Birleşik ısı-güç üretim santralları

thumbnail.default.placeholder
Tarih
1996
Yazarlar
Eren, Türker
Süreli Yayın başlığı
Süreli Yayın ISSN
Cilt Başlığı
Yayınevi
Fen Bilimleri Enstitüsü
Institute of Science and Technology
Özet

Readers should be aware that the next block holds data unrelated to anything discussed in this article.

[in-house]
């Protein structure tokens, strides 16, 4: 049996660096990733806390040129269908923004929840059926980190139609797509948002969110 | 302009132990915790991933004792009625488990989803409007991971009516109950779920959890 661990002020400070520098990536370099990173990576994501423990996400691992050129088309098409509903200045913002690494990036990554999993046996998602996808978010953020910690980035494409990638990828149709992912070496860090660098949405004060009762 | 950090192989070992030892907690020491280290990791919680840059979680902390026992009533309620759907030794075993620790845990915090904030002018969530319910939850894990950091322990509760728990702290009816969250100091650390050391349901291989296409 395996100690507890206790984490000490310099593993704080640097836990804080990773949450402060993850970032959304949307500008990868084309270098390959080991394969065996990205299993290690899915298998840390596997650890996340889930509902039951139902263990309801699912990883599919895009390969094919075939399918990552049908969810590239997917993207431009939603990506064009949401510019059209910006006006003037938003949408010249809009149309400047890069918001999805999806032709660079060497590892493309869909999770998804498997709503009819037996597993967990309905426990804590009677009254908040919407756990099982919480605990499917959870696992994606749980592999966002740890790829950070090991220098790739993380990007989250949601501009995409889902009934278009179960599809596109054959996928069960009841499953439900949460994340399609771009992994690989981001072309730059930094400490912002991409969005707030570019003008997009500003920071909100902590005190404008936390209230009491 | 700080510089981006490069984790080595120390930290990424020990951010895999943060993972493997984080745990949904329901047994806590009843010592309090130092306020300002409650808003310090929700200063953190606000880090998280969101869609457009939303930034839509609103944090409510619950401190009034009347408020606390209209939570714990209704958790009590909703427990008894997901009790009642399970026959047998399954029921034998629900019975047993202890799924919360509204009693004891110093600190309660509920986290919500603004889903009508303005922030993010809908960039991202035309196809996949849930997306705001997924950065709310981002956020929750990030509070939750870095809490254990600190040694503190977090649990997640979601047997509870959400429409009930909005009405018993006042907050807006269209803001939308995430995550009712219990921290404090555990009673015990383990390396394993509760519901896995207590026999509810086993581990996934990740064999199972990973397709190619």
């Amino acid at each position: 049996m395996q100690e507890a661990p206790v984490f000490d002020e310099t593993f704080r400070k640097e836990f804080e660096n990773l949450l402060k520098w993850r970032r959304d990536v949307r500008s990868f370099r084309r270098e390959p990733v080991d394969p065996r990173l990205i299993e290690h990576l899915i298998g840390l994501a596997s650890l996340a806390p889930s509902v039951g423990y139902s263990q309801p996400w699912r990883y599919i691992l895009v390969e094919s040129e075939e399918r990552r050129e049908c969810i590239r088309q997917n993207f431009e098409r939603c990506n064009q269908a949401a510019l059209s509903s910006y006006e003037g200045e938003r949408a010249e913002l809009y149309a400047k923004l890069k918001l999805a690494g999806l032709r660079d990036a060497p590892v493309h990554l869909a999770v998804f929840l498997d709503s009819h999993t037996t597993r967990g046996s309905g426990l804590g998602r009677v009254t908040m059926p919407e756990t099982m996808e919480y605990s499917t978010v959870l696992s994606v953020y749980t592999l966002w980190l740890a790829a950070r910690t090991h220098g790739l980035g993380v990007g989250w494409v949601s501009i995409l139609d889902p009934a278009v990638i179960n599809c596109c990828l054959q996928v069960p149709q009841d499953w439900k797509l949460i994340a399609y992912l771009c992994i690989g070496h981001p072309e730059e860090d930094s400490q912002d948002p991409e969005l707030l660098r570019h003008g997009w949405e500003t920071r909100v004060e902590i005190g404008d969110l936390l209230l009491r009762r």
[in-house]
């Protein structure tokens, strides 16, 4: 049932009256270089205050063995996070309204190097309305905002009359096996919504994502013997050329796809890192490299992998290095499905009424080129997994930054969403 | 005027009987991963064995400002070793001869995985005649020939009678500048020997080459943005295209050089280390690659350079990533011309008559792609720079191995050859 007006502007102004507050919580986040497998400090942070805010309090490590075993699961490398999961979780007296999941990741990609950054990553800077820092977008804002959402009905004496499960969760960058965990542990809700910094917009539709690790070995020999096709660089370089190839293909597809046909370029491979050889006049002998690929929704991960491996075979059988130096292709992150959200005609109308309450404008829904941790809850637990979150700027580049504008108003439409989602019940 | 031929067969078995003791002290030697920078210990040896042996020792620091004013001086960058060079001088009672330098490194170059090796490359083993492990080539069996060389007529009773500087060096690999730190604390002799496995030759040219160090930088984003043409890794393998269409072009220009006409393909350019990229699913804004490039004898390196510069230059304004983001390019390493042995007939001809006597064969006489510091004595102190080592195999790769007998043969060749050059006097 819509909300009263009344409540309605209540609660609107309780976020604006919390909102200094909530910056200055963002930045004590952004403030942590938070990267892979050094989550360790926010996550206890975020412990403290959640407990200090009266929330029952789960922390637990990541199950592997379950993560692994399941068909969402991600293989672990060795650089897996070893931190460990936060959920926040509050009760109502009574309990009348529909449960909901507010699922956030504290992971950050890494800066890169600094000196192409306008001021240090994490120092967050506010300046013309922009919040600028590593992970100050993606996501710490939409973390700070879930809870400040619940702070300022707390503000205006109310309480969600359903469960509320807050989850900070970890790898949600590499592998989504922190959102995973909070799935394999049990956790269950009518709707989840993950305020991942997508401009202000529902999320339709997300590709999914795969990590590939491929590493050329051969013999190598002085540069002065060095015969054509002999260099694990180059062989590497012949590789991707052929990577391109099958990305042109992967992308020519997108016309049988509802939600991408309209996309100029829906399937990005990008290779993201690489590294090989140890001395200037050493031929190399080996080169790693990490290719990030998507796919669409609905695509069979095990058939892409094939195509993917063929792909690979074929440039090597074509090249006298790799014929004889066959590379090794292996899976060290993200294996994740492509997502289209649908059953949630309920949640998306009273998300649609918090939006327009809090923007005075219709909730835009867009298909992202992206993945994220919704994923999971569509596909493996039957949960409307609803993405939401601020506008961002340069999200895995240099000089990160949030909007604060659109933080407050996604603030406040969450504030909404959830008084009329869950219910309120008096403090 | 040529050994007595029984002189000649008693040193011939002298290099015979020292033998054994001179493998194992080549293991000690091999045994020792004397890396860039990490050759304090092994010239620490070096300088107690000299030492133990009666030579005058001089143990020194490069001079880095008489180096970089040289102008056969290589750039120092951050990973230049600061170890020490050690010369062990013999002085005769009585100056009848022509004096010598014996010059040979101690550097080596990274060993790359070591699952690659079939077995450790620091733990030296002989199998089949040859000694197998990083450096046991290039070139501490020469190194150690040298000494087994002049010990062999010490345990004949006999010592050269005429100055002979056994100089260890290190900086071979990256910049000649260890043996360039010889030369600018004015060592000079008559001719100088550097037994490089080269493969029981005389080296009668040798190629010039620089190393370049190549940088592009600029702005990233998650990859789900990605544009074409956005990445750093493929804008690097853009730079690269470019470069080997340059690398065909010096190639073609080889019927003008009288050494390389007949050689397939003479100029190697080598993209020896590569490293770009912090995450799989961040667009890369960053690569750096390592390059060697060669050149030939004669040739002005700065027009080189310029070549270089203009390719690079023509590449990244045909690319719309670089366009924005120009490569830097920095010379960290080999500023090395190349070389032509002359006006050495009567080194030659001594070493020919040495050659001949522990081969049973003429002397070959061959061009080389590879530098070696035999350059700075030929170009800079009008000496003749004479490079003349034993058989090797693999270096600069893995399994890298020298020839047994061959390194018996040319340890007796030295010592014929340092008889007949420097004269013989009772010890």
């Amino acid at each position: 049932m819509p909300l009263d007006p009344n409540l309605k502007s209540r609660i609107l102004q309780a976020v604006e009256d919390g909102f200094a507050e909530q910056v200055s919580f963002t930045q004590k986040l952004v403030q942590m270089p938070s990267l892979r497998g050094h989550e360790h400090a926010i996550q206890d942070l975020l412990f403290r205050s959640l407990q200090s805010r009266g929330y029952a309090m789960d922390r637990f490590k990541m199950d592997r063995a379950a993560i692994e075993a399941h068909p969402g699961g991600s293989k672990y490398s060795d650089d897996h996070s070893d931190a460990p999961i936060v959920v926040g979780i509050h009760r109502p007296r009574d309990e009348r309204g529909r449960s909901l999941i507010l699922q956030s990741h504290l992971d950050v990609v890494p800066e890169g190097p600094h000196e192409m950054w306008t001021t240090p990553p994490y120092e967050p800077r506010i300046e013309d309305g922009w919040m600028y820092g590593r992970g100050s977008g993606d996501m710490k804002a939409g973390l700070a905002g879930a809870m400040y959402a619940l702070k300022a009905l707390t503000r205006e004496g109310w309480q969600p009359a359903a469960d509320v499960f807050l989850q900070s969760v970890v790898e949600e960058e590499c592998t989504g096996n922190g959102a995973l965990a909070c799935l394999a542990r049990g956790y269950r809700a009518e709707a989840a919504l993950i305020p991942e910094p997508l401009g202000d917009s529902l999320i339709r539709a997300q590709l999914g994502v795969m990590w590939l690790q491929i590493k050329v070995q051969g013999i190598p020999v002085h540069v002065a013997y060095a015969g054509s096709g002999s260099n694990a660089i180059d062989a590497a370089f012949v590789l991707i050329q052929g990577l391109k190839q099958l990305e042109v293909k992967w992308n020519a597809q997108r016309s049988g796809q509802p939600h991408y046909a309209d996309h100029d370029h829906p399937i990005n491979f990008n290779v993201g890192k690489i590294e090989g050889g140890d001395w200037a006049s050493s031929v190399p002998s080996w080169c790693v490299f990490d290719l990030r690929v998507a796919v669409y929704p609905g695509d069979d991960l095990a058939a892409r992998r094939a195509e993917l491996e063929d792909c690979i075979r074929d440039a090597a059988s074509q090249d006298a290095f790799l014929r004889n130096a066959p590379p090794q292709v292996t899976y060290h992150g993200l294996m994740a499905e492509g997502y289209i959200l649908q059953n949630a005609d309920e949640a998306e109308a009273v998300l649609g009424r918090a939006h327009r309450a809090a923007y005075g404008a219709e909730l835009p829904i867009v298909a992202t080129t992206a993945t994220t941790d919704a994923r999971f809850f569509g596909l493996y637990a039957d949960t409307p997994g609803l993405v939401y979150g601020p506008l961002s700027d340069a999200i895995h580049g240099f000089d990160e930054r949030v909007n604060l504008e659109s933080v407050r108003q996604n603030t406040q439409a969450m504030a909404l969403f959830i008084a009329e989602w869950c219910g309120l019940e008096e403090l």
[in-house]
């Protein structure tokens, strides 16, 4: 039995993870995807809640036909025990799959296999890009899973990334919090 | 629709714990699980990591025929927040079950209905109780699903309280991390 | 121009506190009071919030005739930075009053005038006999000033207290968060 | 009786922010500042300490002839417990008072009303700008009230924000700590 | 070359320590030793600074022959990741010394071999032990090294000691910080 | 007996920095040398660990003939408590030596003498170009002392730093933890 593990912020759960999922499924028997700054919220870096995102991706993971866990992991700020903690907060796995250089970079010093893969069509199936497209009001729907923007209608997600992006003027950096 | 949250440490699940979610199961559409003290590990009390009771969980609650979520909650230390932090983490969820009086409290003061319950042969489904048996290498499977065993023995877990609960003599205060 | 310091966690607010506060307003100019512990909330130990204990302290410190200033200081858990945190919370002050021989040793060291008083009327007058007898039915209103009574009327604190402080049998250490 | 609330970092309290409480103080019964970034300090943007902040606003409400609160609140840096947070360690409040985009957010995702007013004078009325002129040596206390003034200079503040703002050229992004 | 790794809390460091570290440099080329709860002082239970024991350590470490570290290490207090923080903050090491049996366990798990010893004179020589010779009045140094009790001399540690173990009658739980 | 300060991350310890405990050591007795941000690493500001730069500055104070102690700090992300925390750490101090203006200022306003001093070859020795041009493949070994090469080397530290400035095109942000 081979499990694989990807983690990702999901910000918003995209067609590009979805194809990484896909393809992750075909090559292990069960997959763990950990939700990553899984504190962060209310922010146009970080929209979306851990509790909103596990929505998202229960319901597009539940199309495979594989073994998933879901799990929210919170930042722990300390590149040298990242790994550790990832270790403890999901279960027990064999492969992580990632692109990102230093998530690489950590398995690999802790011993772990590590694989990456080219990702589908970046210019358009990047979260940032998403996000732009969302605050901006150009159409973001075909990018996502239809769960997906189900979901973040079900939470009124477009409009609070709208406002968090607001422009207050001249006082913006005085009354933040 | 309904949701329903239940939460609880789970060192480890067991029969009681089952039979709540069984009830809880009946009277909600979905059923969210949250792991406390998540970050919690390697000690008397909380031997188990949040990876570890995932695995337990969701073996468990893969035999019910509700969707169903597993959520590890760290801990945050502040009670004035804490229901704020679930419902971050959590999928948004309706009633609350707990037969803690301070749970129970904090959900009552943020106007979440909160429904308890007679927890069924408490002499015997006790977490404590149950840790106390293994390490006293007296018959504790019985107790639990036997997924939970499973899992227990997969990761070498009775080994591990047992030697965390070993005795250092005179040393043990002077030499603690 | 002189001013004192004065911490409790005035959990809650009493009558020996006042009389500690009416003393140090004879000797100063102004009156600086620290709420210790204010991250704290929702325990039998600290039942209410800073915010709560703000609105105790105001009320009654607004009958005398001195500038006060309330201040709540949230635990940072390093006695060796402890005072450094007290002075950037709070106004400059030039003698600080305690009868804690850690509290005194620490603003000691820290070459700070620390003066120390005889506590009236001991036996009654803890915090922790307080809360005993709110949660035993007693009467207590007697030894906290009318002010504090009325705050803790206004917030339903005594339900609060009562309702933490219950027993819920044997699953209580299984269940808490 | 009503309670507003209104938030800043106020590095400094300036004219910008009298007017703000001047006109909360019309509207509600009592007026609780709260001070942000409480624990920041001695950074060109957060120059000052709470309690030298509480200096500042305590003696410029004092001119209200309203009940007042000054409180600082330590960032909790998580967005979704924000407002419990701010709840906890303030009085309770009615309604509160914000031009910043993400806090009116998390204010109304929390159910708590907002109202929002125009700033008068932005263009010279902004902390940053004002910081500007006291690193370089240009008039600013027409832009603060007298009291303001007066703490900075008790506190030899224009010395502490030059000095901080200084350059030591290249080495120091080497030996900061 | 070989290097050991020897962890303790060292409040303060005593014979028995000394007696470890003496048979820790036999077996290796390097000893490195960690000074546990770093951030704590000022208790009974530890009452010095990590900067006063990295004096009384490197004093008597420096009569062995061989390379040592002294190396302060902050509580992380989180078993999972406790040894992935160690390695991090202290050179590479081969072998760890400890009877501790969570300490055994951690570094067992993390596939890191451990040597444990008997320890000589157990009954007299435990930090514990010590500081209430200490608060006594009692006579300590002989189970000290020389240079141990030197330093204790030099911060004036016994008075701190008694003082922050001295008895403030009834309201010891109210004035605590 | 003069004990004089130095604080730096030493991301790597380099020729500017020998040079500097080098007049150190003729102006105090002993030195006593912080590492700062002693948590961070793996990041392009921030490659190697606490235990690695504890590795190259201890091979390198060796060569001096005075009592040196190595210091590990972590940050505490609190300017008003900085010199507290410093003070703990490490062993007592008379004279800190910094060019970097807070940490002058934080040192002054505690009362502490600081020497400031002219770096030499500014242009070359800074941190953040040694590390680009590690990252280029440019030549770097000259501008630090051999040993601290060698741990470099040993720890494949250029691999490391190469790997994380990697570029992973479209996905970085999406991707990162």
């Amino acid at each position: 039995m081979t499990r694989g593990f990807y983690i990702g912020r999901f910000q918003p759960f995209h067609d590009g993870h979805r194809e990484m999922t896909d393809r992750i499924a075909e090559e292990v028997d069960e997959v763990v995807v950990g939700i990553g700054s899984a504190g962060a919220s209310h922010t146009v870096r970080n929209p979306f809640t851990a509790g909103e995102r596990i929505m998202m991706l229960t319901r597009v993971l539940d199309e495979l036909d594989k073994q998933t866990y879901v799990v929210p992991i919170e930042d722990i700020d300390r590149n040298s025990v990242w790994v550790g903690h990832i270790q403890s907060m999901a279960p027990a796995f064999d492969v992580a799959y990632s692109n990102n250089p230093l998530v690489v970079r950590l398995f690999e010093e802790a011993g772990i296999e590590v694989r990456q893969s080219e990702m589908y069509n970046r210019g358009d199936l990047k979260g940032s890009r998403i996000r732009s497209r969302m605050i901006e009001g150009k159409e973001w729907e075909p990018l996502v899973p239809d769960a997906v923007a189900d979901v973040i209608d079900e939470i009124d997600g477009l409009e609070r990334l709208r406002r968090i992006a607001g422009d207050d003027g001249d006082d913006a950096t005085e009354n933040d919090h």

Enerji gereksiniminin sürekli olarak artması ve buna karşılık, ham enerji kaynaklarının da hızla tükenmesi, günümüzde, yüksek verimli enerji dönüşüm çevrimlerinin geliştirilmesinin önemini artırmıştır. Kullanılabilir elektrik ve ısı enerjisinin, birlikte, eş zamanlı olarak üretimi biçiminde tanımlanabilen Birleşik Isı-Güç Üretimi (B.I.G.Ü.) sayesinde, % 85-90 düzeyinde bir toplam verime ulaşılabilmekte ve böylece ham enerji kaynaklarının kullanımında büyük bir tasarruf sağlanmaktadır. Bu tezde, bu önemi nedeni ile, endüstri tesislerinin ve toplu yerleşimlerin elektrik ve ısı enerjisi geretamimlerinin karşılanmasında yaygın olarak kullanılan B.I.G.Ü. Sistemleri incelenmiştir. Değişik tip B.I.G.Ü. çevrimleri, ayrıntılı olarak ele alınmış ve birbirlerine olan üstünlükleri, nerede hangi tip çevrimin kullanılması gerektiği maliyetler de dikkate alınarak saptanmıştır. Bu amaçla, Microsoft Excel paket programından faydalanılarak ele alman örnek bir tesis üzerinde, ekonomik incelemeler yapılmıştır. Ayrıca, bir B.I.G.Ü. Sistemi'nin planlanmasında kullanılacak teknik ve ekonomik kriterler verildikten sonra, optimum çevrim kapasitesi ve türünün saptanmasına ilişkin tesis ve üretim maliyet denklemleri oluşturulmuş ve bir çevrim örneği için, optimum güç, Mathcad paket programı yardımıyla, grafik yöntem kullanılarak hesaplanmıştır.